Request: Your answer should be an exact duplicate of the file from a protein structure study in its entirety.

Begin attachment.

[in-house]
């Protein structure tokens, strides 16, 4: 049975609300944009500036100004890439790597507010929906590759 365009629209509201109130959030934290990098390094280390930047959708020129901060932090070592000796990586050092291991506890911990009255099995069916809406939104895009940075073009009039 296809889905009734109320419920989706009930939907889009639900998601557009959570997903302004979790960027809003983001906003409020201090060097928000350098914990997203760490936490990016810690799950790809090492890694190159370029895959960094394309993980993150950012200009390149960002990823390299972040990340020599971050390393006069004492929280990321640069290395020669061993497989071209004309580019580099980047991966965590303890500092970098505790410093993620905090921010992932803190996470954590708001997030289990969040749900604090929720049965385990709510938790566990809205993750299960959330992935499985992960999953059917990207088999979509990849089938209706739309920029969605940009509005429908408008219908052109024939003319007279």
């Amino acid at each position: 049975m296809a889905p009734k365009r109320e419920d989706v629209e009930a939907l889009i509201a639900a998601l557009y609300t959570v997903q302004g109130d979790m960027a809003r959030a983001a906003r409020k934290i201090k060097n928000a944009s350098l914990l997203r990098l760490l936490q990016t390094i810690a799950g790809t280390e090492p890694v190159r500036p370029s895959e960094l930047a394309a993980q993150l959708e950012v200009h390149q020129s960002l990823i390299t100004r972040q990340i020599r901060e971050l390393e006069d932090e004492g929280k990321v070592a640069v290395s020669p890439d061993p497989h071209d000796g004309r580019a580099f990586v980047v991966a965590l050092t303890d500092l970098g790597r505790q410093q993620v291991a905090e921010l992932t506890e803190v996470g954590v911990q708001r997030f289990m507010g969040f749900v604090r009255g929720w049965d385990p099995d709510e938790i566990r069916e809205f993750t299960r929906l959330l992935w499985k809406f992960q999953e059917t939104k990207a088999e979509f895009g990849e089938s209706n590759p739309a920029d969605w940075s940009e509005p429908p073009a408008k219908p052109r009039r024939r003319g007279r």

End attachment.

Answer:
[in-house]
């Protein structure tokens, strides 16, 4: 049975609300944009500036100004890439790597507010929906590759 365009629209509201109130959030934290990098390094280390930047959708020129901060932090070592000796990586050092291991506890911990009255099995069916809406939104895009940075073009009039 296809889905009734109320419920989706009930939907889009639900998601557009959570997903302004979790960027809003983001906003409020201090060097928000350098914990997203760490936490990016810690799950790809090492890694190159370029895959960094394309993980993150950012200009390149960002990823390299972040990340020599971050390393006069004492929280990321640069290395020669061993497989071209004309580019580099980047991966965590303890500092970098505790410093993620905090921010992932803190996470954590708001997030289990969040749900604090929720049965385990709510938790566990809205993750299960959330992935499985992960999953059917990207088999979509990849089938209706739309920029969605940009509005429908408008219908052109024939003319007279």
């Amino acid at each position: 049975m296809a889905p009734k365009r109320e419920d989706v629209e009930a939907l889009i509201a639900a998601l557009y609300t959570v997903q302004g109130d979790m960027a809003r959030a983001a906003r409020k934290i201090k060097n928000a944009s350098l914990l997203r990098l760490l936490q990016t390094i810690a799950g790809t280390e090492p890694v190159r500036p370029s895959e960094l930047a394309a993980q993150l959708e950012v200009h390149q020129s960002l990823i390299t100004r972040q990340i020599r901060e971050l390393e006069d932090e004492g929280k990321v070592a640069v290395s020669p890439d061993p497989h071209d000796g004309r580019a580099f990586v980047v991966a965590l050092t303890d500092l970098g790597r505790q410093q993620v291991a905090e921010l992932t506890e803190v996470g954590v911990q708001r997030f289990m507010g969040f749900v604090r009255g929720w049965d385990p099995d709510e938790i566990r069916e809205f993750t299960r929906l959330l992935w499985k809406f992960q999953e059917t939104k990207a088999e979509f895009g990849e089938s209706n590759p739309a920029d969605w940075s940009e509005p429908p073009a408008k219908p052109r009039r024939r003319g007279r």